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Atmospheric Measurement Techniques An interactive open-access journal of the European Geosciences Union
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Volume 10, issue 3 | Copyright
Atmos. Meas. Tech., 10, 1169-1179, 2017
https://doi.org/10.5194/amt-10-1169-2017
© Author(s) 2017. This work is distributed under
the Creative Commons Attribution 3.0 License.

Research article 21 Mar 2017

Research article | 21 Mar 2017

Pyranometer offsets triggered by ambient meteorology: insights from laboratory and field experiments

Sandro M. Oswald1,2,3, Helga Pietsch2, Dietmar J. Baumgartner4, Philipp Weihs3, and Harald E. Rieder1,2,5 Sandro M. Oswald et al.
  • 1Wegener Center for Climate and Global Change, Graz, Austria
  • 2Institute for Geophysics, Astrophysics and Meteorology, Institute of Physics, Graz, Austria
  • 3Institute of Meteorology, University of Natural Resources and Life Sciences (BOKU), Vienna, Austria
  • 4Kanzelhöhe Observatory for Solar and Environmental Research, Graz, Austria
  • 5Austrian Polar Research Institute, Vienna, Austria

Abstract. This study investigates the effects of ambient meteorology on the accuracy of radiation (R) measurements performed with pyranometers contained in various heating and ventilation systems (HV-systems). It focuses particularly on instrument offsets observed following precipitation events. To quantify pyranometer responses to precipitation, a series of controlled laboratory experiments as well as two targeted field campaigns were performed in 2016. The results indicate that precipitation (as simulated by spray tests or observed under ambient conditions) significantly affects the thermal environment of the instruments and thus their stability. Statistical analyses of laboratory experiments showed that precipitation triggers zero offsets of −4W m−2 or more, independent of the HV-system. Similar offsets were observed in field experiments under ambient environmental conditions, indicating a clear exceedance of BSRN (Baseline Surface Radiation Network) targets following precipitation events. All pyranometers required substantial time to return to their initial signal states after the simulated precipitation events. Therefore, for BSRN-class measurements, the recommendation would be to flag the radiation measurements during a natural precipitation event and 90min after it in nighttime conditions. Further daytime experiments show pyranometer offsets of 50W m−2 or more in comparison to the reference system. As they show a substantially faster recovery, the recommendation would be to flag the radiation measurements within a natural precipitation event and 10min after it in daytime conditions.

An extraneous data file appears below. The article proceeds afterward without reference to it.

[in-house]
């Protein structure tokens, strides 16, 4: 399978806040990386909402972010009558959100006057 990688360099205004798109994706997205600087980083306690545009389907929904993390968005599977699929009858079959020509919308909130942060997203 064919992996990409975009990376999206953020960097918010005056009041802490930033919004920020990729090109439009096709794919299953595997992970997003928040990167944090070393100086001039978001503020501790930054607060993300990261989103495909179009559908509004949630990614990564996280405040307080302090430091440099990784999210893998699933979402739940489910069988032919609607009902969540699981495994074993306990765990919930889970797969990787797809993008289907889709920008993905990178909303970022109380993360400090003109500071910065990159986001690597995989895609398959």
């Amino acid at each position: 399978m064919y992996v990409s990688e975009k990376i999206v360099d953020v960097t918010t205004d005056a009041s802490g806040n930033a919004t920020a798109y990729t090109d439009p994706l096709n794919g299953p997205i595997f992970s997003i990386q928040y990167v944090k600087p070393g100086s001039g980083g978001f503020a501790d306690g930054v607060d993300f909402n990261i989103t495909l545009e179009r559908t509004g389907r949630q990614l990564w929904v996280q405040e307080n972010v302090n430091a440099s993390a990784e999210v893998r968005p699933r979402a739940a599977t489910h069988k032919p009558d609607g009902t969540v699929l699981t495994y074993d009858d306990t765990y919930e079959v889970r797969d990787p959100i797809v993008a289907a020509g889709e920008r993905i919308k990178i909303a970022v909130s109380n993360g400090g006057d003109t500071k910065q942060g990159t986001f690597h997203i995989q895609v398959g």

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This study investigates effects of precipitation events on the accuracy of solar radiation measurements. To quantify pyranometer responses to precipitation, a series of controlled laboratory experiments and two field campaigns were performed. The results indicate that precipitation significantly affects the thermal environment of the instruments and thus their stability. A high accuracy of solar radiation measurements is important to improve the prediction of Earth's climate change.
This study investigates effects of precipitation events on the accuracy of solar radiation...
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